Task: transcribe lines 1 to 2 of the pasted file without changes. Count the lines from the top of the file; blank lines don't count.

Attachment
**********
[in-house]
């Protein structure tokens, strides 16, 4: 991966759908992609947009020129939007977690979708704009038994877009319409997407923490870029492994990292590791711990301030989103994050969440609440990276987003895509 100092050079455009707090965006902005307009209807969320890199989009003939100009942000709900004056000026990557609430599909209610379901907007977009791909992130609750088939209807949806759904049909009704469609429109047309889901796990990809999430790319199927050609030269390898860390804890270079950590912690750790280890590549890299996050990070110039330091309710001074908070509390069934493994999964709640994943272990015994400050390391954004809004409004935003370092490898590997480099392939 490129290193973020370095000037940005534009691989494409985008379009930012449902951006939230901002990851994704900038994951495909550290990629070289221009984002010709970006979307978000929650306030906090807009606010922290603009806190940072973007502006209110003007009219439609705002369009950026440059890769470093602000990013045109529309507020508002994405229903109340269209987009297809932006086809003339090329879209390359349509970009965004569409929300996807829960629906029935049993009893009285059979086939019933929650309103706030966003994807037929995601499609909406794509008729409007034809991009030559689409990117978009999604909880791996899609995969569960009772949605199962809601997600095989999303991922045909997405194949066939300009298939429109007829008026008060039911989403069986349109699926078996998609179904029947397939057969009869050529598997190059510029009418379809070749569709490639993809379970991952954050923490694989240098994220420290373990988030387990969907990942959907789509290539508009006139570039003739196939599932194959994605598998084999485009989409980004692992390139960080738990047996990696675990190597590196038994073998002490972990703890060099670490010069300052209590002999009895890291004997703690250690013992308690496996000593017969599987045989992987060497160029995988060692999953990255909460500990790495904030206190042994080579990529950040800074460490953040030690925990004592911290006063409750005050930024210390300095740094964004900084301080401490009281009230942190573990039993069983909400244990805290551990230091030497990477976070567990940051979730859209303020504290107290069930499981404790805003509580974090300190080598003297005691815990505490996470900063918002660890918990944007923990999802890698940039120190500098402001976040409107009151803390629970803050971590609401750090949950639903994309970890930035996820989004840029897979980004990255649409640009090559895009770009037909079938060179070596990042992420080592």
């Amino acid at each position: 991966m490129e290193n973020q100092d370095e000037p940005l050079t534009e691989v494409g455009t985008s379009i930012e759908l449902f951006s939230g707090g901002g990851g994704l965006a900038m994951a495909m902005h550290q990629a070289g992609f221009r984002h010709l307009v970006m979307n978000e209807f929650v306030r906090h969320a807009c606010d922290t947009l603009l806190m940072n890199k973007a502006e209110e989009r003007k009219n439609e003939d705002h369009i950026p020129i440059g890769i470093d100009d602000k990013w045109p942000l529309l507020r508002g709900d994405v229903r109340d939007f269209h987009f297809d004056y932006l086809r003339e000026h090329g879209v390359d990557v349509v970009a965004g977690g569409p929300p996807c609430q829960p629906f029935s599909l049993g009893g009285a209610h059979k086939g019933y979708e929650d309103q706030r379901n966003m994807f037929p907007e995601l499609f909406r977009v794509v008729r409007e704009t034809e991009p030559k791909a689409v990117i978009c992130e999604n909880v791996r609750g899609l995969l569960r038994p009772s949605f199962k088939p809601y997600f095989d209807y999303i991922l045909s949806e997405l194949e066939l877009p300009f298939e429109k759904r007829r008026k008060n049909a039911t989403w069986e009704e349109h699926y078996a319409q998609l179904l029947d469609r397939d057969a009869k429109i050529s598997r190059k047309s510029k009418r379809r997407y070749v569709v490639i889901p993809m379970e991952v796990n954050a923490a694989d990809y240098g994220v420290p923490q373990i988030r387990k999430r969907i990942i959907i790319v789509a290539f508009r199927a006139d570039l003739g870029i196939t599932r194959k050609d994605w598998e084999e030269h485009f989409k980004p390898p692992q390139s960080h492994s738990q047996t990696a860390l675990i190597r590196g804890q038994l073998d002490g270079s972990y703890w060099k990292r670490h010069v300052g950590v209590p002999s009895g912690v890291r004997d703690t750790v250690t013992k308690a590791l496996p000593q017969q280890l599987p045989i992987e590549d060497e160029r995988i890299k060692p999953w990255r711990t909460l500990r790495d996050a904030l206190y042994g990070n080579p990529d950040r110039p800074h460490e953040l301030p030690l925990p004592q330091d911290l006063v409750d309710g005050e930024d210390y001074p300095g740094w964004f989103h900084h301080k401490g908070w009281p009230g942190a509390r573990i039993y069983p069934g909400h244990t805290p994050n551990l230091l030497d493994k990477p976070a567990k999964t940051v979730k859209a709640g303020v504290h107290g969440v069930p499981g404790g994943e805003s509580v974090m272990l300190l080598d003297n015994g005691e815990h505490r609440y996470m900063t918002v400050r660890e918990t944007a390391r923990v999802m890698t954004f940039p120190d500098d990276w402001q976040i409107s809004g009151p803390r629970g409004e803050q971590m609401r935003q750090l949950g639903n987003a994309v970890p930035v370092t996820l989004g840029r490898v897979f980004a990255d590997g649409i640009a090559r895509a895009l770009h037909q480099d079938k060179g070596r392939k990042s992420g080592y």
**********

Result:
[in-house]
């Protein structure tokens, strides 16, 4: 991966759908992609947009020129939007977690979708704009038994877009319409997407923490870029492994990292590791711990301030989103994050969440609440990276987003895509 100092050079455009707090965006902005307009209807969320890199989009003939100009942000709900004056000026990557609430599909209610379901907007977009791909992130609750088939209807949806759904049909009704469609429109047309889901796990990809999430790319199927050609030269390898860390804890270079950590912690750790280890590549890299996050990070110039330091309710001074908070509390069934493994999964709640994943272990015994400050390391954004809004409004935003370092490898590997480099392939 490129290193973020370095000037940005534009691989494409985008379009930012449902951006939230901002990851994704900038994951495909550290990629070289221009984002010709970006979307978000929650306030906090807009606010922290603009806190940072973007502006209110003007009219439609705002369009950026440059890769470093602000990013045109529309507020508002994405229903109340269209987009297809932006086809003339090329879209390359349509970009965004569409929300996807829960629906029935049993009893009285059979086939019933929650309103706030966003994807037929995601499609909406794509008729409007034809991009030559689409990117978009999604909880791996899609995969569960009772949605199962809601997600095989999303991922045909997405194949066939300009298939429109007829008026008060039911989403069986349109699926078996998609179904029947397939057969009869050529598997190059510029009418379809070749569709490639993809379970991952954050923490694989240098994220420290373990988030387990969907990942959907789509290539508009006139570039003739196939599932194959994605598998084999485009989409980004692992390139960080738990047996990696675990190597590196038994073998002490972990703890060099670490010069300052209590002999009895890291004997703690250690013992308690496996000593017969599987045989992987060497160029995988060692999953990255909460500990790495904030206190042994080579990529950040800074460490953040030690925990004592911290006063409750005050930024210390300095740094964004900084301080401490009281009230942190573990039993069983909400244990805290551990230091030497990477976070567990940051979730859209303020504290107290069930499981404790805003509580974090300190080598003297005691815990505490996470900063918002660890918990944007923990999802890698940039120190500098402001976040409107009151803390629970803050971590609401750090949950639903994309970890930035996820989004840029897979980004990255649409640009090559895009770009037909079938060179070596990042992420080592």